When you live in the Great Northwest, just going into your garden is a nature experience. For some reason, that seems to satisfy many of the masses and it would seem that only a small percentage of the population actually explore further.
Why would we go to Glacier when we have mountains and trees and rocks right here?
It isn’t just the inherent beauty of our natural surroundings that makes this area (and much of the planet) rather a gem, but the pockets of breathtaking beauty that are condensed in a relatively small area. Which is why I finally drug myself over to the famous, often praised oasis of the San Juan Islands this weekend.
When I think of island getaways, I associate them with umbrella drinks and poor buffet decisions. What I got was a little different.
Just the journey to get there was an adventure, because any time you get on a ferry, that’s kind of an adventure. Unloading kayaks and stuffing gear into them in the warm autumn sunshine, wind whipping at our hair, cheerful chatter about all things paddle related. Mostly, it was people correcting my upside down paddle, and various other rookie mistakes a novice kayaker makes.
After a 5-minute introduction to my vessel, especially where my emergency whistle was located, I was fully prepared for an open water sea kayaking expedition.
I had been in a kayak before but not like this: We were going on a multiday expedition to islands and there was no electricity and we would be cooking over open flame. With any luck, my phone battery would die. (I hear it has an off button, but I somehow never have the courage to actually use it.)
Some kind of genetic programming was triggered in me as our pod of paddlers made its way across the ocean and toward the distant shore. The Viking princess in my blood daydreamed about raiding campers and stealing all their S’mores. All I needed was someone beating some drums and the voyager in me would blossom.
This was, eons ago, how we discovered neighbors and nations, new lands. While it was also how we bullied our way around the planet, initially the intention was of exploration. What lies beyond? With GPS, Google Maps and Facebook, it seems there is little mystery left, few explorations to be made. But don’t be fooled.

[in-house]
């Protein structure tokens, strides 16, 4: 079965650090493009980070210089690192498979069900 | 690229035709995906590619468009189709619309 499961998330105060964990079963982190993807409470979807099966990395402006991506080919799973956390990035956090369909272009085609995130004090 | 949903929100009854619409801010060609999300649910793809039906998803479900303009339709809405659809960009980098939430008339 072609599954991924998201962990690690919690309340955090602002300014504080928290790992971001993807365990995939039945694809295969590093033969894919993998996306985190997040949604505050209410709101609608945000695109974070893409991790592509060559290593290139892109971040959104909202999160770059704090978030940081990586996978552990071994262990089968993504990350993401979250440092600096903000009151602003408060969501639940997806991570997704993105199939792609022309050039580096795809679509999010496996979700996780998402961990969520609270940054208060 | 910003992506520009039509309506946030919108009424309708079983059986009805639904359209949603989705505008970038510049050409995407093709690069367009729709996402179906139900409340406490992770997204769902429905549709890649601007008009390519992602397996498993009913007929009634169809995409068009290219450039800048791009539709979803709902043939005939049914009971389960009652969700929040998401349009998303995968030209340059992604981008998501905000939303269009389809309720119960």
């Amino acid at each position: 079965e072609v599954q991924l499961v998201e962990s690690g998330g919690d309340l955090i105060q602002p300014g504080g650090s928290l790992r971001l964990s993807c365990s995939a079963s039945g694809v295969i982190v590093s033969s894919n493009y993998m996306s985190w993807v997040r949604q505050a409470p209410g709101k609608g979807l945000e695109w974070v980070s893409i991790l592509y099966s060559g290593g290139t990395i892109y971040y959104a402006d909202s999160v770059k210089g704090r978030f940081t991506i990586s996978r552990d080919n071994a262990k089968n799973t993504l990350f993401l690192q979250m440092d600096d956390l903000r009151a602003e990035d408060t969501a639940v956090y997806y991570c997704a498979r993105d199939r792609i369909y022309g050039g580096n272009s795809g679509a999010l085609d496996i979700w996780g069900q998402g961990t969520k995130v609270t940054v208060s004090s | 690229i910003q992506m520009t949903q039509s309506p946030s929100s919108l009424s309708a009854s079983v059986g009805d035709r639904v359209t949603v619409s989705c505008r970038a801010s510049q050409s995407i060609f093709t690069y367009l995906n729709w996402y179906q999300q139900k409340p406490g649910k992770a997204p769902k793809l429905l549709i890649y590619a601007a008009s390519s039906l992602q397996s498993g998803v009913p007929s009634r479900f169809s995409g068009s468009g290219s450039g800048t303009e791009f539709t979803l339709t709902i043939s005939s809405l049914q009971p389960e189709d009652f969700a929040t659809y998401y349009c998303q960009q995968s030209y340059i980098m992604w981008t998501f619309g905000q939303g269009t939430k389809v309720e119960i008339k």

What makes a place unique, like interpreting art or music, is the audience. If a seascape or island cliffs have not been smelled and heard and seen with your own eyes, it has not yet been discovered by you. When we explore these places new to us, we inevitably discover new things about ourselves, new possibilities about our capabilities.
This is why people whose sanity we question will try again and again to cross an ocean on paddleboards and kayaks, circle the world in hot air balloons, or float the dangerous Cape of Good Hope (which requires a lot more than good hope to successfully navigate).
It is because they have left their comfort zone and seen a glimpse of what might be, a glimpse of the unknown self they may discover. Never have I read a National Geographic expose where the adventurer said, “Yeah, it looked really cool in satellite pictures, so I wanted to see it for myself.”
We spent four days on Sucia Island. We camped, we explored trails, we did yoga in the sunset, laughing and toppling down grassy fields. We tossed rocks and smelled dirt and let the wind batter our faces until they were pink with glee and breeze. I saw and heard things I had never experienced.
I also discovered entire new landscapes of my own inner world, places I would only go to if I were crossing an ocean for an hour in wind-swept seas with salt water splashing around me. I, too, got a glimpse of my own potential as I clambered around cliff edges in the morning sun or sat in complete silence but for sound of the waves rolling gravel on the shoreline.
Who knows what I’ll learn about myself when I make it over to Glacier.
Ammi Midstokke can be contacted at firstname.lastname@example.org
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